Archives New Zealand, IA9/9 Sheet 1

Te Tiriti o Waitangi, the Treaty of Waitangi, is the agreement that Aotearoa New Zealand is built on.

It has often been hotly debated. At times it has been ignored or broken but, for many New Zealanders, it remains a source of hope and optimism for the future of our country.

She signed: Te Rangitopeora

Te Rangi Topeora, offering the quill she used to sign.

Te Rangitopeora | born c.1800, died c.1865–1873 | Iwi Ngāti Toa

Te Rangitopeora was a formidable aristocratic woman, an important Ngāti Toa leader, and a composer of waiata that are still sung today. She had a forceful and passionate personality. Topeora had four husbands, held much property and had many accomplishments.

When baptised in 1847, she chose the name Kuini Wikitoria, Queen Victoria, for herself. Te Rangihaeata was her brother and Te Rauparaha was her uncle.

Te Rangitopeora was one of at least 15 women to sign the Treaty of Waitangi, in 1840. She initially accepted Pākehā presence, but later denounced settlers.

He aha te Tiriti o Waitangi?

Ko te Tiriti o Waitangi te pukapuka nui o Aotearoa.

Neke atu i te rima rau nga rangatira Māori i haina i te pukapuka nei. I hainatia tuatahitia i Waitangi i te ono o Pēpuere, 1840. Kātahi ka kawea ngā kape o te Tiriti nei ki wāhi kē, haina ai.

E rua ngā reo o te Tiriti. He reo Māori, he reo Pākehā hoki. E toru ngā wāhanga.

E ai ki te reo Pākehā, i te wāhanga tuatahi, i riro i a Kuini Wikitōria o Ingarangi te mana me te rangatiratanga o Aotearoa. Engari ia, hei tā te reo Māori, ko te kāwanatanga noa iho i riro i te Kuini.

Hei te wāhanga tuarua, ka whakapūmautia kētia te rangatiratanga o te Māori ki tēnei whenua.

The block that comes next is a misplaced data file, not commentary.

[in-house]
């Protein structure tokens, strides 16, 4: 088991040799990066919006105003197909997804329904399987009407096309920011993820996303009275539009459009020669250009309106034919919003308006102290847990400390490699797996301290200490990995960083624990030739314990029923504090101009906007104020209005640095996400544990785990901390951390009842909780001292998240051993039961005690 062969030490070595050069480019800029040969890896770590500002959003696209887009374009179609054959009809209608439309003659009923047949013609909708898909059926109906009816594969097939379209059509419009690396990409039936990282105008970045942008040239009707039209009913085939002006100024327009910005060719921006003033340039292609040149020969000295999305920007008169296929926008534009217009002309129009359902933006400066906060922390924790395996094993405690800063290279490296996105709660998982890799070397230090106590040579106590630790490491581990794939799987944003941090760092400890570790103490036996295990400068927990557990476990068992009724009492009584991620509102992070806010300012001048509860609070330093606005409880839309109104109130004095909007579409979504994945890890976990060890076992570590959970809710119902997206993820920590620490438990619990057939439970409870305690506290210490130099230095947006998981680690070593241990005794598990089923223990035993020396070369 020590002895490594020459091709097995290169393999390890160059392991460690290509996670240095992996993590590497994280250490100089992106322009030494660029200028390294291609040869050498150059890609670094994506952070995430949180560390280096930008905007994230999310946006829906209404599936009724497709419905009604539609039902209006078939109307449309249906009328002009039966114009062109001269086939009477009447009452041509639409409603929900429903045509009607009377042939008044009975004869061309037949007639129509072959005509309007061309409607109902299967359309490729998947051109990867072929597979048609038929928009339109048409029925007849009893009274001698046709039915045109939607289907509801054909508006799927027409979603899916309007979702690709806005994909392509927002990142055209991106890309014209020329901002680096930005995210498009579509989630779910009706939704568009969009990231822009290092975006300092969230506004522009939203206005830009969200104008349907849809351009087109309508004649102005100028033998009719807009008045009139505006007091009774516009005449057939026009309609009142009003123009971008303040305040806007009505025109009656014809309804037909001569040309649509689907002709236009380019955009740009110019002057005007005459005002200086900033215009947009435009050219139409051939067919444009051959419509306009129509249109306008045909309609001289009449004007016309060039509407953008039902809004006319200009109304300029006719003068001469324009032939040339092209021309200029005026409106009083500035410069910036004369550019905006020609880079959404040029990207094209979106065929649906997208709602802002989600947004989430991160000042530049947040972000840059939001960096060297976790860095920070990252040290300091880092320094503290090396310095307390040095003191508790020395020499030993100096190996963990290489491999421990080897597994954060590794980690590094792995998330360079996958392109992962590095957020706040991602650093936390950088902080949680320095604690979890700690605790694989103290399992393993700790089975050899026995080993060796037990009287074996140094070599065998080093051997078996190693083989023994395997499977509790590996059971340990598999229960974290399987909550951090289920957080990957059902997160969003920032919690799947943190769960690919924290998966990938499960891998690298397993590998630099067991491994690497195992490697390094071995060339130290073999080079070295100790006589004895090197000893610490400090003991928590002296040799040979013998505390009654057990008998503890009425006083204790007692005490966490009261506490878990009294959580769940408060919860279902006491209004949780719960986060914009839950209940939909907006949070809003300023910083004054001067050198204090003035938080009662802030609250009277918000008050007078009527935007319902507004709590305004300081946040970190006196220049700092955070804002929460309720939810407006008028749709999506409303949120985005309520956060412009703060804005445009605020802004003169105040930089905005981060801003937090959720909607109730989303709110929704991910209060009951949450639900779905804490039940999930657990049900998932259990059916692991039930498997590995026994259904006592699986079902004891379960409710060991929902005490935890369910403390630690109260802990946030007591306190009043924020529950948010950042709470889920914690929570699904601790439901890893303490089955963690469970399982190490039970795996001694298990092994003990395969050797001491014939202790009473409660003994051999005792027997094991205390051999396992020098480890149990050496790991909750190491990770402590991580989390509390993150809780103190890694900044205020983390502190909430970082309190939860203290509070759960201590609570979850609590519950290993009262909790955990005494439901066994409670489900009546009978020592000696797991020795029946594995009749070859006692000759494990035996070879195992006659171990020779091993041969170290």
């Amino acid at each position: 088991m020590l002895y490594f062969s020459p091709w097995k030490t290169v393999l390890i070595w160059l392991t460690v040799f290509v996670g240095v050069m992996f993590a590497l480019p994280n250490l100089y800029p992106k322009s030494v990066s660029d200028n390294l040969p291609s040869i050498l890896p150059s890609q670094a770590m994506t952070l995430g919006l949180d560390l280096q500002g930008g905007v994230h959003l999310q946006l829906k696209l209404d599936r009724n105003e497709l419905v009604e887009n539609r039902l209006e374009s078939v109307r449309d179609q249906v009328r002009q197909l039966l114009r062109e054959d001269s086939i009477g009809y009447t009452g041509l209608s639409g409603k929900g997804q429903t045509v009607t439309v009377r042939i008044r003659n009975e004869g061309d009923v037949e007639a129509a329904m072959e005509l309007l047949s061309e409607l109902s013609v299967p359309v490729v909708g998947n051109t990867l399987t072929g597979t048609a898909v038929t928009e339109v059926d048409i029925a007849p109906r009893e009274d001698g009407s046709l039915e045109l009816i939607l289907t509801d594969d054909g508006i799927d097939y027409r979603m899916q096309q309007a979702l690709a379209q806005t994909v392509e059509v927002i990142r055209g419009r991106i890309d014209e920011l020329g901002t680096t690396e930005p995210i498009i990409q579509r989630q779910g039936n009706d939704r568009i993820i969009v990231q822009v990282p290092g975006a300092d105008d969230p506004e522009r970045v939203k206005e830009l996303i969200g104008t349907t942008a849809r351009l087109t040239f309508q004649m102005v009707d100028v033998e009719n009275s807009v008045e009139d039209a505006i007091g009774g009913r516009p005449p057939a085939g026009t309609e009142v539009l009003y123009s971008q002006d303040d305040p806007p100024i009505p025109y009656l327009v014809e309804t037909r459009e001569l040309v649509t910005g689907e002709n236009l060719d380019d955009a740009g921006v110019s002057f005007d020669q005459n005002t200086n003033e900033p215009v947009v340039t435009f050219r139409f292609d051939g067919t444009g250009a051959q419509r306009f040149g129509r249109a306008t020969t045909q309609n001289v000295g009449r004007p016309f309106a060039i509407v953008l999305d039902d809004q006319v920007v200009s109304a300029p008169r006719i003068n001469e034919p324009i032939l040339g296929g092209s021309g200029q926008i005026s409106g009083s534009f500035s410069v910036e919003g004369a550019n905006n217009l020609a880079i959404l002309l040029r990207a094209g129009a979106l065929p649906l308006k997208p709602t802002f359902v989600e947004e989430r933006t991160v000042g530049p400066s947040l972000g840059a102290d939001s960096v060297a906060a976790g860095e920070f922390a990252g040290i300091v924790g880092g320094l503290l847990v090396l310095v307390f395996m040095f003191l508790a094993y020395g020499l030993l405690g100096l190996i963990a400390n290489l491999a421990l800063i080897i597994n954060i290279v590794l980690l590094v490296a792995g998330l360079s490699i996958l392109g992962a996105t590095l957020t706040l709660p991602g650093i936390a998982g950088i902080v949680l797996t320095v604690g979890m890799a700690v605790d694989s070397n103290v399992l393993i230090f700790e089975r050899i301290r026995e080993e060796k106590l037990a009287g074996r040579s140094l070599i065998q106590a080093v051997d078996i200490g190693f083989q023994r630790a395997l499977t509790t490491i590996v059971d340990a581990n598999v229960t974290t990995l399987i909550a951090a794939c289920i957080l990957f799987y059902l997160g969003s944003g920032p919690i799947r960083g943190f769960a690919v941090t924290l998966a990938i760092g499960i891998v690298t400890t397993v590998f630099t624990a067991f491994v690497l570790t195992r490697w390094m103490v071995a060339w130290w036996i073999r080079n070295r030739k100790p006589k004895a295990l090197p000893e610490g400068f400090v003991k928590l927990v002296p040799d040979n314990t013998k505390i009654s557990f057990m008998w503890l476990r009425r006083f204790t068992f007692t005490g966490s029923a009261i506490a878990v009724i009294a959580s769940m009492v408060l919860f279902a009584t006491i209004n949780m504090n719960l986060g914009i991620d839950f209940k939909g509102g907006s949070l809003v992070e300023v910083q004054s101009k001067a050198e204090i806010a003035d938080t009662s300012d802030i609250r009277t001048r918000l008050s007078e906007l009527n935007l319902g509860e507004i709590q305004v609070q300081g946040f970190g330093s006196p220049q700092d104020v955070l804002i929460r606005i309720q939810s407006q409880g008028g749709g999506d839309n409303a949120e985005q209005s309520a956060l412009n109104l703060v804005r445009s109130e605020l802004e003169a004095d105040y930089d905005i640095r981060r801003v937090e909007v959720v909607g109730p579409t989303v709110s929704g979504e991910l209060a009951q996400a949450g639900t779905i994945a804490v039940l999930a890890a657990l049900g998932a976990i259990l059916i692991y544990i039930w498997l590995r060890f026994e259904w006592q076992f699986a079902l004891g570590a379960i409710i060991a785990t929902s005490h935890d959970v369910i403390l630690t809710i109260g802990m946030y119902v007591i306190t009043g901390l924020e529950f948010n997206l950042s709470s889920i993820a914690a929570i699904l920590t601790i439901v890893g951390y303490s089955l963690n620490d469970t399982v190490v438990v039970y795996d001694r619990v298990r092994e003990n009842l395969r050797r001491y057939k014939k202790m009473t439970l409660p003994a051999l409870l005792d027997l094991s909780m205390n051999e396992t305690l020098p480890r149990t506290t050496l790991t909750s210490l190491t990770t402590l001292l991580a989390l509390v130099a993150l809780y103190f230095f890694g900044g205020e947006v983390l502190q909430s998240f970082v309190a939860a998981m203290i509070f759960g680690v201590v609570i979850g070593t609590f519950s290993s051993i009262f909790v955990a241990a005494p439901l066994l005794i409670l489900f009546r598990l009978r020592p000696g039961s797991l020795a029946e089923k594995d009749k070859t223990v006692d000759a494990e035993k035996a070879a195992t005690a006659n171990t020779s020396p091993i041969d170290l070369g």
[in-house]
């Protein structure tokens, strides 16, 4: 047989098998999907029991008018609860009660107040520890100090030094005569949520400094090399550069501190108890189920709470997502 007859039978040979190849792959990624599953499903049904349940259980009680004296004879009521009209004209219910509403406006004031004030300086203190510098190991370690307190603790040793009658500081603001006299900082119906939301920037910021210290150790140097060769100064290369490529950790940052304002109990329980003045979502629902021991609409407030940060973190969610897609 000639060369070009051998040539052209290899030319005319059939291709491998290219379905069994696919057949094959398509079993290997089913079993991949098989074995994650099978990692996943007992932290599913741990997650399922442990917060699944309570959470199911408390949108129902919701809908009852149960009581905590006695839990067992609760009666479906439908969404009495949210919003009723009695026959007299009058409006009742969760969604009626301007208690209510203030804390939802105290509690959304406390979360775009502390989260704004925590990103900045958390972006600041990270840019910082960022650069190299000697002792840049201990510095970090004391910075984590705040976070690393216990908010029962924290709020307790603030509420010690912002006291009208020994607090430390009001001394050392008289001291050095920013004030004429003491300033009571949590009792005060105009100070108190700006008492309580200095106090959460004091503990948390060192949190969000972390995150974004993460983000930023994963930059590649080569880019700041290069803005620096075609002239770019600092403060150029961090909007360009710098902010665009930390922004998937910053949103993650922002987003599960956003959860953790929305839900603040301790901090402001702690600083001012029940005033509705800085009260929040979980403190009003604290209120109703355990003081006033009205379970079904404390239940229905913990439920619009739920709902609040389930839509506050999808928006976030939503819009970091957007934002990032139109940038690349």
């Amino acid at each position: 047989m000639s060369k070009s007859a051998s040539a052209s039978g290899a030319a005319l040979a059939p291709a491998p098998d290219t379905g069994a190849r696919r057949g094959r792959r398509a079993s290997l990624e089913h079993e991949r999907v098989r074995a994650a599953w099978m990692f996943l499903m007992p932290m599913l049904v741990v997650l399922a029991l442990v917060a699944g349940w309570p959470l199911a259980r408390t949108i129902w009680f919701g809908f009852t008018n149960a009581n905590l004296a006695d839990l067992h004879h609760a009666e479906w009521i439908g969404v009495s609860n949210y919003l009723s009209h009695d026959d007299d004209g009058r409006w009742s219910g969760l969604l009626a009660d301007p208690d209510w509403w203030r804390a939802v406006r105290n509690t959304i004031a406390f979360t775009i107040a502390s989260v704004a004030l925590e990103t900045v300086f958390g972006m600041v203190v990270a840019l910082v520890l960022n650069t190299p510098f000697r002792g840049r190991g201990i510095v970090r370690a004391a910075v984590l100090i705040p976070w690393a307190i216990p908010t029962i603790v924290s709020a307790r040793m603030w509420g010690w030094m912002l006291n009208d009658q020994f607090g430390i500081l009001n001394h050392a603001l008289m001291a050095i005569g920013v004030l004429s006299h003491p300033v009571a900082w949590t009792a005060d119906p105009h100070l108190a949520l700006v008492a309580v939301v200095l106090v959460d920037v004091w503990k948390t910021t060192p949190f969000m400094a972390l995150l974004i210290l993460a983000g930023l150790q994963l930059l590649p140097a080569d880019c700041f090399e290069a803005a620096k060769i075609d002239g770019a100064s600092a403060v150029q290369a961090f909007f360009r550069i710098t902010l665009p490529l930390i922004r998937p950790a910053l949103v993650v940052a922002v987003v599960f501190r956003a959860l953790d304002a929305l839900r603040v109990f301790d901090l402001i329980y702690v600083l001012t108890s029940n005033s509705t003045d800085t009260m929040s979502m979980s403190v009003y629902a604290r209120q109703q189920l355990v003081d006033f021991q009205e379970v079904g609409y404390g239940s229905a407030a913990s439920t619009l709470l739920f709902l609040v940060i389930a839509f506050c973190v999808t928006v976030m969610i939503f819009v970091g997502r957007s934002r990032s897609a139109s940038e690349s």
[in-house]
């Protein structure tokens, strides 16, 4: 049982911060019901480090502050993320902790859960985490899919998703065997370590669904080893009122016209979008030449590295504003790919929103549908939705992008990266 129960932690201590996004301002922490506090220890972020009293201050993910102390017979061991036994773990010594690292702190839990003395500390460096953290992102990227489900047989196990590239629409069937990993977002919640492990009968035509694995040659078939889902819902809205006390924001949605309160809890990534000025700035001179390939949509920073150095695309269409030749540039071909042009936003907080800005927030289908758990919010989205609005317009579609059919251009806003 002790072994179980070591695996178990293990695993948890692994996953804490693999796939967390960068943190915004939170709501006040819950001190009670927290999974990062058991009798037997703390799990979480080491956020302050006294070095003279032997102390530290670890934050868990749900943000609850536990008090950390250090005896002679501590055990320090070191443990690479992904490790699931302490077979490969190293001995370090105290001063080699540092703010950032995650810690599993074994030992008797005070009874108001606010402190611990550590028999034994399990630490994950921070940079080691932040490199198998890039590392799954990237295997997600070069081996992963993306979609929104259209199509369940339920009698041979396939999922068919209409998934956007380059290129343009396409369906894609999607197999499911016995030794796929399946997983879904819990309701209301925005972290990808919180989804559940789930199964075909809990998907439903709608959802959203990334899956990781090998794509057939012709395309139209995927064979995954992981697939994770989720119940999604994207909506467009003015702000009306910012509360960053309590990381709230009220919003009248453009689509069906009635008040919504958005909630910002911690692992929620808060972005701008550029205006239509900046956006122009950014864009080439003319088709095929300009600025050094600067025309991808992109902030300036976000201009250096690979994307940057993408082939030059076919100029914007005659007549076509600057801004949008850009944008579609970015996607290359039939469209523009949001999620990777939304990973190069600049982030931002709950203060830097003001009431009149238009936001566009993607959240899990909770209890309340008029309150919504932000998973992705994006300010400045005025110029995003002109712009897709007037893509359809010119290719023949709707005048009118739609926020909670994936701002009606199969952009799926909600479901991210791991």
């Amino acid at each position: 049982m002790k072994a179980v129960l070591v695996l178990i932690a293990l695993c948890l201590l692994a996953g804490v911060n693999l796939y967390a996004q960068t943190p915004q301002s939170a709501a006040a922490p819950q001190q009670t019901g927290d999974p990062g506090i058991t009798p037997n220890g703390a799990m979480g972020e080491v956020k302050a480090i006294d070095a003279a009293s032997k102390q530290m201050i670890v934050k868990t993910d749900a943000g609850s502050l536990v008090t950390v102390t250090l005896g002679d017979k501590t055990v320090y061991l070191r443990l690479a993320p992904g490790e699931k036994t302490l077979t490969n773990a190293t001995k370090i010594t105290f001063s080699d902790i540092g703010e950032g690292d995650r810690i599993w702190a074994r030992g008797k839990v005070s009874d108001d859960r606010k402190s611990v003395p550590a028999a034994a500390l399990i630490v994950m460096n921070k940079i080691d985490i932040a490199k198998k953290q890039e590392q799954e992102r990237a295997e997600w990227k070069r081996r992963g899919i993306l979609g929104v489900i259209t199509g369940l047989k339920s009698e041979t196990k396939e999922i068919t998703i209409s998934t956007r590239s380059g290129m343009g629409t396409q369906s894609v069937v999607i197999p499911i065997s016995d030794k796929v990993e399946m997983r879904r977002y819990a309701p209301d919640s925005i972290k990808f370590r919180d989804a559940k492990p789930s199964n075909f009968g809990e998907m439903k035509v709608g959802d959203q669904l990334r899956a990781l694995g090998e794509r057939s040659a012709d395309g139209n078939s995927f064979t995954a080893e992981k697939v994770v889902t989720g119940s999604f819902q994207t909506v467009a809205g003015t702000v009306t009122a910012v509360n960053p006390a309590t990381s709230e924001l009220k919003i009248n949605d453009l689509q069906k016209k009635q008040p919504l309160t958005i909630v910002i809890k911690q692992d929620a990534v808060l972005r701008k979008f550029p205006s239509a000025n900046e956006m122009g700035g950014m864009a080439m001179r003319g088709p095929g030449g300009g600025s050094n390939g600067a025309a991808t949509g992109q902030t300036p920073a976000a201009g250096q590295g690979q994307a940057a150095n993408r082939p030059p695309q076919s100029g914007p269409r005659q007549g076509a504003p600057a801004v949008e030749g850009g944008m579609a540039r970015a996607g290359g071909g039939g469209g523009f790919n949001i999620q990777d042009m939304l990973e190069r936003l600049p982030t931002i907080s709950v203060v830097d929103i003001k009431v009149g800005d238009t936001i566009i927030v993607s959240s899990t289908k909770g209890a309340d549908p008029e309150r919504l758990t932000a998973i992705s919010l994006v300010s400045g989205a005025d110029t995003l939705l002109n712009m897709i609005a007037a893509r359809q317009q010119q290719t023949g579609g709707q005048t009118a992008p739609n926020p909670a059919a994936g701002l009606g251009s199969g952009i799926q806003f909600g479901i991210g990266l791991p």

Hei te wāhanga tuatoru, ka ōrite te Māori me te Pākeha i raro i ngā ture o Ingarangi.

I roto i ngā whakaritenga, i whakaae ā-waha a Te Hopihana ko ngā whakapono katoa o Ingarangi, o ngā Wēteriana, o Rōma, me te ritenga Māori hoki, ka tiakina ngātahitia e ia. Ki ētahi tāngata, ko te upoko tuawhā tēnei o te Tiriti.

What is the Treaty?

A treaty is an agreement between independent nations. Te Tiriti o Waitangi was an agreement between Britain, represented by William Hobson, and New Zealand, represented by many rangatira. The Treaty of Waitangi was first signed at Waitangi on 6 February 1840.

There are 9 sheets of the Treaty of Waitangi – 2 on parchment (stretched animal skin), and 7 on paper. 8 of these sheets are in te reo Māori, and one is in English. One of the Māori language sheets is printed, but all of the other sheets are handwritten.

The sheets that make up Te Tiriti o Waitangi were taken around the country, sometimes by land but more often by sea, to be signed by as many rangatira as possible. In the end, about 540 rangatira signed the Treaty of Waitangi sheets.

The exact number is not known because parts of some sheets are hard to interpret.

You dirty rat

A highlight from the He Tohu exhibition

Edge of the Waitangi sheet, showing where rats have eaten away at the parchment.

Made of parchment – stretched animal skin – The Treaty of Waitangi was irresistible to rats and mice. Before the Te Tiriti document found a home at Archives New Zealand, it was stored in a cupboard, where nibbling teeth could easily find it.

Image: Waitangi sheet, Archives New Zealand

First to sign

A highlight from the He Tohu exhibition

Hōne Heke and Patuone.

Hōne Heke was the first rangatira to add his tohu... but his elders Kawiti, Te Tirarau, and Pōmare put their marks above the young man.

Image: Hōne Heki and Patuone, 1844. PUBL-0014-01

Get into Te Tiriti’s past and present

The Treaty of Waitangi is signed – NZ History

Who signed and where – NZ History

About the Treaty of Waitangi – Te Ara

The Waitangi Tribunal

Come explore He Tohu

See the real Treaty of Waitangi,  He Whakaputanga  and the Women’s Suffrage Petition.

Explore the stories of Te Tiriti, and get to know the people who signed the document.

Come on in


What does 'Tino Rangatiratanga' mean?

"Our independence is our main aim. We feel there is more value in our independence than sovereignty..."

Dr Claudia Orange DNZM, Prof Rawinia Higgins, Dawn Mason-Lawrence, Moana Jackson and Dr Cybèle Locke.